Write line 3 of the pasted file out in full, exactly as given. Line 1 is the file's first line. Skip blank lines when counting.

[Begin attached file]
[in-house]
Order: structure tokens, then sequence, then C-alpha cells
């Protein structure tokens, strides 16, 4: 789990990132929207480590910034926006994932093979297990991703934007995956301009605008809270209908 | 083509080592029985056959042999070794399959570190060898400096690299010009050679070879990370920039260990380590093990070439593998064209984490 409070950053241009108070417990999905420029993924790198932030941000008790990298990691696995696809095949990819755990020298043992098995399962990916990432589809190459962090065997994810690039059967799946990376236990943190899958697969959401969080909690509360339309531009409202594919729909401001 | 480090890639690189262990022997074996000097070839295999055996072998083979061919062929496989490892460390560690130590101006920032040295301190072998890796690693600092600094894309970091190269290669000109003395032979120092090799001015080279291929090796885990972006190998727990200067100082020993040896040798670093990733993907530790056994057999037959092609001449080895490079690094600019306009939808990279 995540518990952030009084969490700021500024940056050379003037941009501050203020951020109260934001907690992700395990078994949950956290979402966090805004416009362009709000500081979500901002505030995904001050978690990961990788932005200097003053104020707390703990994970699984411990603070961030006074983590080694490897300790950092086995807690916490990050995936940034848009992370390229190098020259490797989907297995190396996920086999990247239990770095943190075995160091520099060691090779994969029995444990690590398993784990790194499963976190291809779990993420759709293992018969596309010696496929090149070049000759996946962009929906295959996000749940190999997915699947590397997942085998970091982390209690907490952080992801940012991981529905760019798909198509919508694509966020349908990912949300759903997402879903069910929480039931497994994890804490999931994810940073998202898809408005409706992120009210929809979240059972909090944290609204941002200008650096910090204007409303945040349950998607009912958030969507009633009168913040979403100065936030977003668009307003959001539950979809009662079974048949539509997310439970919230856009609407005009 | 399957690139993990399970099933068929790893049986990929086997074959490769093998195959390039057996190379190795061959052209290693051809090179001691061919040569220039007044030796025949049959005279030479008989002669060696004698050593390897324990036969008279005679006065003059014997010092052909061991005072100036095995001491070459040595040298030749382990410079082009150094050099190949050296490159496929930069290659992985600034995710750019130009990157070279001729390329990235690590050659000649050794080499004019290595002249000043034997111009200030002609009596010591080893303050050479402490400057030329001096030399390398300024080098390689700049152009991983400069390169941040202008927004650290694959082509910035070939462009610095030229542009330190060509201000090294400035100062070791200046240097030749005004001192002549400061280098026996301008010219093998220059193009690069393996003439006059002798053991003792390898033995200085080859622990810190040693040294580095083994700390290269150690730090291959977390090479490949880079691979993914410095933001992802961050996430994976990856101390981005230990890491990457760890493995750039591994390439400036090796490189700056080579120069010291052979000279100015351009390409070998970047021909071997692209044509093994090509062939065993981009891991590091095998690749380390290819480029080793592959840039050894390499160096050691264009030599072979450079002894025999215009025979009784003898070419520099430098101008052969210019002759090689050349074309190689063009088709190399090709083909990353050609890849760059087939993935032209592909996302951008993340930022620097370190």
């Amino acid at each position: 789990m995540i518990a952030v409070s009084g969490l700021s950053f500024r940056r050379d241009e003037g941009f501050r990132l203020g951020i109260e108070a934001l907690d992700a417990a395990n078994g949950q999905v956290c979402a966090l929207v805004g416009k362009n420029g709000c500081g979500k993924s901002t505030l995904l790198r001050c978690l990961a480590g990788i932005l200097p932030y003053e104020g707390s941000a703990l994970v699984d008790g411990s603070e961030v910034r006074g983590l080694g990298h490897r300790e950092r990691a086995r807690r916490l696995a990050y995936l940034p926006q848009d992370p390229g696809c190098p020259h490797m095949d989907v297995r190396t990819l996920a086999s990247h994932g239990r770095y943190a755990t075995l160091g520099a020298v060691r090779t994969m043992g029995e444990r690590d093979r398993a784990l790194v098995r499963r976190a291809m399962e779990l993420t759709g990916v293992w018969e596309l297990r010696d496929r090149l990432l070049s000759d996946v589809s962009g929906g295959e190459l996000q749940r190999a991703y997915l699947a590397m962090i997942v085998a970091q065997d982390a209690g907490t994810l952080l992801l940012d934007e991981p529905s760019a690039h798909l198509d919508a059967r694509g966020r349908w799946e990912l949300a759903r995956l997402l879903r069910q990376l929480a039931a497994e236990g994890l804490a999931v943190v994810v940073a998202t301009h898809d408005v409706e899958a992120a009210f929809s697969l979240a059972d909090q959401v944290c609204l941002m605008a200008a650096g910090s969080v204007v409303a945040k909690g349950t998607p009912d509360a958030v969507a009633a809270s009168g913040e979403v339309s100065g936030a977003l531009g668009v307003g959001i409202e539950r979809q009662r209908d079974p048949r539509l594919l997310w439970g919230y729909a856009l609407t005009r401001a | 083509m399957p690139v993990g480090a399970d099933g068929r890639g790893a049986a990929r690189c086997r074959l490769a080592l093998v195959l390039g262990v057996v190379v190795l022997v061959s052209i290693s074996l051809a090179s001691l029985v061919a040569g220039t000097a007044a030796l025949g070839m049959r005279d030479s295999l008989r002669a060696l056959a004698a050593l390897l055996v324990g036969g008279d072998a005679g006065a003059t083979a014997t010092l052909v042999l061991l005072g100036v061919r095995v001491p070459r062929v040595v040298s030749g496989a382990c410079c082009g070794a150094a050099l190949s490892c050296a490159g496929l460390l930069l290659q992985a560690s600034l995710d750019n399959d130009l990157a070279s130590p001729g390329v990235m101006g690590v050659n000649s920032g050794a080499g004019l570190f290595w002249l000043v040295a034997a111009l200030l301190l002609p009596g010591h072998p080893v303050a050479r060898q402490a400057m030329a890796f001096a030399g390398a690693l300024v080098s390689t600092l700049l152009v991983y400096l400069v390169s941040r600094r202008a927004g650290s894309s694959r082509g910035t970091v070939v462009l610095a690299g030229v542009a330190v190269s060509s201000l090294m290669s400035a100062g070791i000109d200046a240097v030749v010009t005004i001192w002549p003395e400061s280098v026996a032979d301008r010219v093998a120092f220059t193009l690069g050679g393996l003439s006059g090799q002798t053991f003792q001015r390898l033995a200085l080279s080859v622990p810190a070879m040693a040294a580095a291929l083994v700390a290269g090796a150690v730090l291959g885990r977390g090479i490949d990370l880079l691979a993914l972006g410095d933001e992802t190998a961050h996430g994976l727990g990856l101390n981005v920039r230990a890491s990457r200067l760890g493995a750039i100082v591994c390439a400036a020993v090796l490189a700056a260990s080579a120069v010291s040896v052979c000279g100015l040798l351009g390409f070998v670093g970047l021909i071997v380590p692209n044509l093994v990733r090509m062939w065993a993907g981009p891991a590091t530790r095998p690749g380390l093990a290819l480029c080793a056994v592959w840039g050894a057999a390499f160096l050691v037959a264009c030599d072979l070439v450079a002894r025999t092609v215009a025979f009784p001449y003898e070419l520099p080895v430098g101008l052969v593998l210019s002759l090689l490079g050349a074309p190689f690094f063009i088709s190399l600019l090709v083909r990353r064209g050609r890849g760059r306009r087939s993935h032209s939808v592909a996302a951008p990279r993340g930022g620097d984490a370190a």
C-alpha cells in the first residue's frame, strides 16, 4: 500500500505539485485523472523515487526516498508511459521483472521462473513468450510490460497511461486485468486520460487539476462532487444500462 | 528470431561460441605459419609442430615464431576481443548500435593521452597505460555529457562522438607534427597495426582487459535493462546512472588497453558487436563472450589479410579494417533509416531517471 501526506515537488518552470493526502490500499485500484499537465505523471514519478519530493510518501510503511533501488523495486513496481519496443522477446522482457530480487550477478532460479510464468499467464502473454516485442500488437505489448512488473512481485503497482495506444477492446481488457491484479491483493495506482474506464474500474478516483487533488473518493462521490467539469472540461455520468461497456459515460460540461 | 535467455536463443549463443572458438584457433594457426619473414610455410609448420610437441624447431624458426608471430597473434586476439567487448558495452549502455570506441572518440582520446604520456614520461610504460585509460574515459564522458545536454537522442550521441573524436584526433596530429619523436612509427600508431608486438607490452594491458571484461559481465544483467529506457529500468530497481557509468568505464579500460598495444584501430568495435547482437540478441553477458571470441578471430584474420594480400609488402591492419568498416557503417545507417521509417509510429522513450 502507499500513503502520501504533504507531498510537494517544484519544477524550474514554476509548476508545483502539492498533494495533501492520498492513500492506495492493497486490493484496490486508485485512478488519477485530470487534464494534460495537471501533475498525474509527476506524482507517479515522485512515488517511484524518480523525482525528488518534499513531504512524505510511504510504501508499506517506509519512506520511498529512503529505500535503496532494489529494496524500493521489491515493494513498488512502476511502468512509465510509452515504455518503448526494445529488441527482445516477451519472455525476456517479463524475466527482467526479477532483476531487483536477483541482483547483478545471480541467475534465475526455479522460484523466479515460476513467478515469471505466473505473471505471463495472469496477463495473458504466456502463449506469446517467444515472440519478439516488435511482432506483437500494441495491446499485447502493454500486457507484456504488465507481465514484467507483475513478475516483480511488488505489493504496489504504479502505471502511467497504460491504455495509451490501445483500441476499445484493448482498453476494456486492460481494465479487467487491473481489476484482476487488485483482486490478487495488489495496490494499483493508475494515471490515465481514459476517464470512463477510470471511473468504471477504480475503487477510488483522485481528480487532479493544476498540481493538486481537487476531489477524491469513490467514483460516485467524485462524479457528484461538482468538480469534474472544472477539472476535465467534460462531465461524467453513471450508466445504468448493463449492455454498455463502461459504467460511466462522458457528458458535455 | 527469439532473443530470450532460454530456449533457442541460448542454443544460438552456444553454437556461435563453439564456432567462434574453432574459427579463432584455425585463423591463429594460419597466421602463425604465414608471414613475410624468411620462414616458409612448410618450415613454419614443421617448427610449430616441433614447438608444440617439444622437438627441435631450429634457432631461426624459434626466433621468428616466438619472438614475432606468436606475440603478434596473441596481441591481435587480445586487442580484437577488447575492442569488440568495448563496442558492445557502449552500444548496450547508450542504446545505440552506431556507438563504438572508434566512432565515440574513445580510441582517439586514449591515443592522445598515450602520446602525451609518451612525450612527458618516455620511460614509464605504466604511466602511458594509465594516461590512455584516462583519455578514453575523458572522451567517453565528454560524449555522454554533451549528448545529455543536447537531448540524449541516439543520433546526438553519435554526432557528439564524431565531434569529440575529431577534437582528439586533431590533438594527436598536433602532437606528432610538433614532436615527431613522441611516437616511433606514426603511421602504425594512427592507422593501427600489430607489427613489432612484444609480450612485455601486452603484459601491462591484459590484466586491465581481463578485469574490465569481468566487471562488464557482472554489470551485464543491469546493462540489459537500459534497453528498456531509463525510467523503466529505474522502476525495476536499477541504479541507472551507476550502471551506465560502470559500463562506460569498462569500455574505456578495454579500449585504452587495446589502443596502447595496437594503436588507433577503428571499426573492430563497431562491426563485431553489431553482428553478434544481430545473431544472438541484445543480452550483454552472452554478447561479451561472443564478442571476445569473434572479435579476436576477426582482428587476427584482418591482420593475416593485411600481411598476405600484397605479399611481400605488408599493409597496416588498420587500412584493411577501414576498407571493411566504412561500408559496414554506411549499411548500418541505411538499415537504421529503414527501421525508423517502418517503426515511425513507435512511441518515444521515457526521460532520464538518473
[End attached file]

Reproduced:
């Protein structure tokens, strides 16, 4: 789990990132929207480590910034926006994932093979297990991703934007995956301009605008809270209908 | 083509080592029985056959042999070794399959570190060898400096690299010009050679070879990370920039260990380590093990070439593998064209984490 409070950053241009108070417990999905420029993924790198932030941000008790990298990691696995696809095949990819755990020298043992098995399962990916990432589809190459962090065997994810690039059967799946990376236990943190899958697969959401969080909690509360339309531009409202594919729909401001 | 480090890639690189262990022997074996000097070839295999055996072998083979061919062929496989490892460390560690130590101006920032040295301190072998890796690693600092600094894309970091190269290669000109003395032979120092090799001015080279291929090796885990972006190998727990200067100082020993040896040798670093990733993907530790056994057999037959092609001449080895490079690094600019306009939808990279 995540518990952030009084969490700021500024940056050379003037941009501050203020951020109260934001907690992700395990078994949950956290979402966090805004416009362009709000500081979500901002505030995904001050978690990961990788932005200097003053104020707390703990994970699984411990603070961030006074983590080694490897300790950092086995807690916490990050995936940034848009992370390229190098020259490797989907297995190396996920086999990247239990770095943190075995160091520099060691090779994969029995444990690590398993784990790194499963976190291809779990993420759709293992018969596309010696496929090149070049000759996946962009929906295959996000749940190999997915699947590397997942085998970091982390209690907490952080992801940012991981529905760019798909198509919508694509966020349908990912949300759903997402879903069910929480039931497994994890804490999931994810940073998202898809408005409706992120009210929809979240059972909090944290609204941002200008650096910090204007409303945040349950998607009912958030969507009633009168913040979403100065936030977003668009307003959001539950979809009662079974048949539509997310439970919230856009609407005009 | 399957690139993990399970099933068929790893049986990929086997074959490769093998195959390039057996190379190795061959052209290693051809090179001691061919040569220039007044030796025949049959005279030479008989002669060696004698050593390897324990036969008279005679006065003059014997010092052909061991005072100036095995001491070459040595040298030749382990410079082009150094050099190949050296490159496929930069290659992985600034995710750019130009990157070279001729390329990235690590050659000649050794080499004019290595002249000043034997111009200030002609009596010591080893303050050479402490400057030329001096030399390398300024080098390689700049152009991983400069390169941040202008927004650290694959082509910035070939462009610095030229542009330190060509201000090294400035100062070791200046240097030749005004001192002549400061280098026996301008010219093998220059193009690069393996003439006059002798053991003792390898033995200085080859622990810190040693040294580095083994700390290269150690730090291959977390090479490949880079691979993914410095933001992802961050996430994976990856101390981005230990890491990457760890493995750039591994390439400036090796490189700056080579120069010291052979000279100015351009390409070998970047021909071997692209044509093994090509062939065993981009891991590091095998690749380390290819480029080793592959840039050894390499160096050691264009030599072979450079002894025999215009025979009784003898070419520099430098101008052969210019002759090689050349074309190689063009088709190399090709083909990353050609890849760059087939993935032209592909996302951008993340930022620097370190």